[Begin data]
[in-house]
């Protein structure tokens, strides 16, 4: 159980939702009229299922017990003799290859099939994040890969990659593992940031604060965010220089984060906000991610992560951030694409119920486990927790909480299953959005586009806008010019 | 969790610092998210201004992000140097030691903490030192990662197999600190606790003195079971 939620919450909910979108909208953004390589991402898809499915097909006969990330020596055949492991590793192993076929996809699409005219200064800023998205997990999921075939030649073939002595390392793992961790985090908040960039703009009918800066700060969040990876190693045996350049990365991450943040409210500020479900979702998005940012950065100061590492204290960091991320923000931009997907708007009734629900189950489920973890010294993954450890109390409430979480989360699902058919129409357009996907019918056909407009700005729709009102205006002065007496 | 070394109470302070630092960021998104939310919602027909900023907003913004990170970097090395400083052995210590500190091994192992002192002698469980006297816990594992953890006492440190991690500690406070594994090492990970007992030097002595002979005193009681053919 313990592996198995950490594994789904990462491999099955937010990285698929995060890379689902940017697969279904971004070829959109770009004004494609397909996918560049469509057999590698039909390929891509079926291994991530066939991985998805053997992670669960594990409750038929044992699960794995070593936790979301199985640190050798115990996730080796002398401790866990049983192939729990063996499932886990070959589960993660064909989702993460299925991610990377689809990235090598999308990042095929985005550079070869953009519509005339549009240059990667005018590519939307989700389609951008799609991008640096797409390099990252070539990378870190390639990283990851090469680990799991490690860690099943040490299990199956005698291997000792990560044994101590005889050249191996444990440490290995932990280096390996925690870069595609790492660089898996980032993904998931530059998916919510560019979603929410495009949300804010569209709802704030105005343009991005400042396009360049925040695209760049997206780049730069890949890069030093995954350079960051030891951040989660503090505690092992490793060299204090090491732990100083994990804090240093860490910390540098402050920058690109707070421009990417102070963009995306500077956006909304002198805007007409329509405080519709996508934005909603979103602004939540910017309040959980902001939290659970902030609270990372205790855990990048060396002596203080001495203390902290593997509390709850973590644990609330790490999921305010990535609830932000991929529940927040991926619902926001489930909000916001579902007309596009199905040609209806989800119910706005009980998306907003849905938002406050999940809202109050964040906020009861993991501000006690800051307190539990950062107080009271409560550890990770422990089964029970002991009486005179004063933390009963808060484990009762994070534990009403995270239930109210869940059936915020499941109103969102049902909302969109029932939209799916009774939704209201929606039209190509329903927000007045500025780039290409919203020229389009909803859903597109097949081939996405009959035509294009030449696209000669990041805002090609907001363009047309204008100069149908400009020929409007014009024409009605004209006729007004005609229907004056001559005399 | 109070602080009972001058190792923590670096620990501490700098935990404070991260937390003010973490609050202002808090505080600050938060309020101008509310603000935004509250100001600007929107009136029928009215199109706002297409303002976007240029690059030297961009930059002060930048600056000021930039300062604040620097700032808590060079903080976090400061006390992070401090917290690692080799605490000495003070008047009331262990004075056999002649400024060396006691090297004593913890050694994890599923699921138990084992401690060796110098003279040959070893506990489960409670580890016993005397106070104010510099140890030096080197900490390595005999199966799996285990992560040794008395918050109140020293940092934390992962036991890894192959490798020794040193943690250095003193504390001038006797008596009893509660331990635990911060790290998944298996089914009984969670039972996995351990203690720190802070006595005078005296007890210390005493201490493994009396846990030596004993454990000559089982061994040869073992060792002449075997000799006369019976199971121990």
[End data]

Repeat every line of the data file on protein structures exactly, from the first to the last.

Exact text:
[in-house]
């Protein structure tokens, strides 16, 4: 159980939702009229299922017990003799290859099939994040890969990659593992940031604060965010220089984060906000991610992560951030694409119920486990927790909480299953959005586009806008010019 | 969790610092998210201004992000140097030691903490030192990662197999600190606790003195079971 939620919450909910979108909208953004390589991402898809499915097909006969990330020596055949492991590793192993076929996809699409005219200064800023998205997990999921075939030649073939002595390392793992961790985090908040960039703009009918800066700060969040990876190693045996350049990365991450943040409210500020479900979702998005940012950065100061590492204290960091991320923000931009997907708007009734629900189950489920973890010294993954450890109390409430979480989360699902058919129409357009996907019918056909407009700005729709009102205006002065007496 | 070394109470302070630092960021998104939310919602027909900023907003913004990170970097090395400083052995210590500190091994192992002192002698469980006297816990594992953890006492440190991690500690406070594994090492990970007992030097002595002979005193009681053919 313990592996198995950490594994789904990462491999099955937010990285698929995060890379689902940017697969279904971004070829959109770009004004494609397909996918560049469509057999590698039909390929891509079926291994991530066939991985998805053997992670669960594990409750038929044992699960794995070593936790979301199985640190050798115990996730080796002398401790866990049983192939729990063996499932886990070959589960993660064909989702993460299925991610990377689809990235090598999308990042095929985005550079070869953009519509005339549009240059990667005018590519939307989700389609951008799609991008640096797409390099990252070539990378870190390639990283990851090469680990799991490690860690099943040490299990199956005698291997000792990560044994101590005889050249191996444990440490290995932990280096390996925690870069595609790492660089898996980032993904998931530059998916919510560019979603929410495009949300804010569209709802704030105005343009991005400042396009360049925040695209760049997206780049730069890949890069030093995954350079960051030891951040989660503090505690092992490793060299204090090491732990100083994990804090240093860490910390540098402050920058690109707070421009990417102070963009995306500077956006909304002198805007007409329509405080519709996508934005909603979103602004939540910017309040959980902001939290659970902030609270990372205790855990990048060396002596203080001495203390902290593997509390709850973590644990609330790490999921305010990535609830932000991929529940927040991926619902926001489930909000916001579902007309596009199905040609209806989800119910706005009980998306907003849905938002406050999940809202109050964040906020009861993991501000006690800051307190539990950062107080009271409560550890990770422990089964029970002991009486005179004063933390009963808060484990009762994070534990009403995270239930109210869940059936915020499941109103969102049902909302969109029932939209799916009774939704209201929606039209190509329903927000007045500025780039290409919203020229389009909803859903597109097949081939996405009959035509294009030449696209000669990041805002090609907001363009047309204008100069149908400009020929409007014009024409009605004209006729007004005609229907004056001559005399 | 109070602080009972001058190792923590670096620990501490700098935990404070991260937390003010973490609050202002808090505080600050938060309020101008509310603000935004509250100001600007929107009136029928009215199109706002297409303002976007240029690059030297961009930059002060930048600056000021930039300062604040620097700032808590060079903080976090400061006390992070401090917290690692080799605490000495003070008047009331262990004075056999002649400024060396006691090297004593913890050694994890599923699921138990084992401690060796110098003279040959070893506990489960409670580890016993005397106070104010510099140890030096080197900490390595005999199966799996285990992560040794008395918050109140020293940092934390992962036991890894192959490798020794040193943690250095003193504390001038006797008596009893509660331990635990911060790290998944298996089914009984969670039972996995351990203690720190802070006595005078005296007890210390005493201490493994009396846990030596004993454990000559089982061994040869073992060792002449075997000799006369019976199971121990």